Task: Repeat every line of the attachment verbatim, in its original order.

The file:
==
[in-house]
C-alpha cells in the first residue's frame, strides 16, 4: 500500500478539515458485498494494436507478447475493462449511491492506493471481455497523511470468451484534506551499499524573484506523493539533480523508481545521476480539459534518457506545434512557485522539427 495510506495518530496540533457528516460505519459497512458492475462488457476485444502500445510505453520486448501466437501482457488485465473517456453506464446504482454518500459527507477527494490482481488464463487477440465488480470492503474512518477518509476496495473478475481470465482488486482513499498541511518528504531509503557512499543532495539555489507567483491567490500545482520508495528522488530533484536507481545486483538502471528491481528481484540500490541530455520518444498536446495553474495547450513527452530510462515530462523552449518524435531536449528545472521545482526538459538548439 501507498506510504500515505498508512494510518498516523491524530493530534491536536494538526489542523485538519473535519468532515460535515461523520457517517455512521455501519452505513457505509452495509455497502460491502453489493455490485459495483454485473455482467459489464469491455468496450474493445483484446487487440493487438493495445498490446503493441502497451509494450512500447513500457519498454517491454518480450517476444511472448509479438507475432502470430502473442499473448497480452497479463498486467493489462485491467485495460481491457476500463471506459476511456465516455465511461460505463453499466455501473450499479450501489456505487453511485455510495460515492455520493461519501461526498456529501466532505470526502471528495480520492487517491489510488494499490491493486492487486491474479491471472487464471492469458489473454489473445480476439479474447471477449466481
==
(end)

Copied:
[in-house]
C-alpha cells in the first residue's frame, strides 16, 4: 500500500478539515458485498494494436507478447475493462449511491492506493471481455497523511470468451484534506551499499524573484506523493539533480523508481545521476480539459534518457506545434512557485522539427 495510506495518530496540533457528516460505519459497512458492475462488457476485444502500445510505453520486448501466437501482457488485465473517456453506464446504482454518500459527507477527494490482481488464463487477440465488480470492503474512518477518509476496495473478475481470465482488486482513499498541511518528504531509503557512499543532495539555489507567483491567490500545482520508495528522488530533484536507481545486483538502471528491481528481484540500490541530455520518444498536446495553474495547450513527452530510462515530462523552449518524435531536449528545472521545482526538459538548439 501507498506510504500515505498508512494510518498516523491524530493530534491536536494538526489542523485538519473535519468532515460535515461523520457517517455512521455501519452505513457505509452495509455497502460491502453489493455490485459495483454485473455482467459489464469491455468496450474493445483484446487487440493487438493495445498490446503493441502497451509494450512500447513500457519498454517491454518480450517476444511472448509479438507475432502470430502473442499473448497480452497479463498486467493489462485491467485495460481491457476500463471506459476511456465516455465511461460505463453499466455501473450499479450501489456505487453511485455510495460515492455520493461519501461526498456529501466532505470526502471528495480520492487517491489510488494499490491493486492487486491474479491471472487464471492469458489473454489473445480476439479474447471477449466481